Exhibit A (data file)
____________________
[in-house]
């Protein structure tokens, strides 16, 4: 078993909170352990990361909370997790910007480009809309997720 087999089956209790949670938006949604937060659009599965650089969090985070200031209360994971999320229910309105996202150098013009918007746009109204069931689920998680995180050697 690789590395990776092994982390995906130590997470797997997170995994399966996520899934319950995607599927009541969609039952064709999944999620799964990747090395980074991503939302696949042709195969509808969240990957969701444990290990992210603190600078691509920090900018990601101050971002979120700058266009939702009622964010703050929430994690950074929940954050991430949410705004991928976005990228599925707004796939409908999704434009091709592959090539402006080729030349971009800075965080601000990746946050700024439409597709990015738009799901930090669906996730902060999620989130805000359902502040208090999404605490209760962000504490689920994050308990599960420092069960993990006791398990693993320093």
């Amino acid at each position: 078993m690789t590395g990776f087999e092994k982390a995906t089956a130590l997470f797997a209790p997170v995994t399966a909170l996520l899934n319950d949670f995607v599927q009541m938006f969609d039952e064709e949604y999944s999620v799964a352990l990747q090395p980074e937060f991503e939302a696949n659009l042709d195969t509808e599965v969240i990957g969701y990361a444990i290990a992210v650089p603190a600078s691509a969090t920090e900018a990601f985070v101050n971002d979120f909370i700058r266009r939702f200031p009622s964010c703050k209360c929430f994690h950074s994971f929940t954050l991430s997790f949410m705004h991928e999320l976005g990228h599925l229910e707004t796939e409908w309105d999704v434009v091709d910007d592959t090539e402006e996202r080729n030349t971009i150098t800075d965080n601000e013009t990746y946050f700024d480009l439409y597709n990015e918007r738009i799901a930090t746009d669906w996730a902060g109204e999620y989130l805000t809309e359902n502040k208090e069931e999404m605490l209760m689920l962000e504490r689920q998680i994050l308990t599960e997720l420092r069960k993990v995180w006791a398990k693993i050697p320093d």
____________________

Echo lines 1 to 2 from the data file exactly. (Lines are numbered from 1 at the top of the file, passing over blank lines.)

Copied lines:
[in-house]
């Protein structure tokens, strides 16, 4: 078993909170352990990361909370997790910007480009809309997720 087999089956209790949670938006949604937060659009599965650089969090985070200031209360994971999320229910309105996202150098013009918007746009109204069931689920998680995180050697 690789590395990776092994982390995906130590997470797997997170995994399966996520899934319950995607599927009541969609039952064709999944999620799964990747090395980074991503939302696949042709195969509808969240990957969701444990290990992210603190600078691509920090900018990601101050971002979120700058266009939702009622964010703050929430994690950074929940954050991430949410705004991928976005990228599925707004796939409908999704434009091709592959090539402006080729030349971009800075965080601000990746946050700024439409597709990015738009799901930090669906996730902060999620989130805000359902502040208090999404605490209760962000504490689920994050308990599960420092069960993990006791398990693993320093």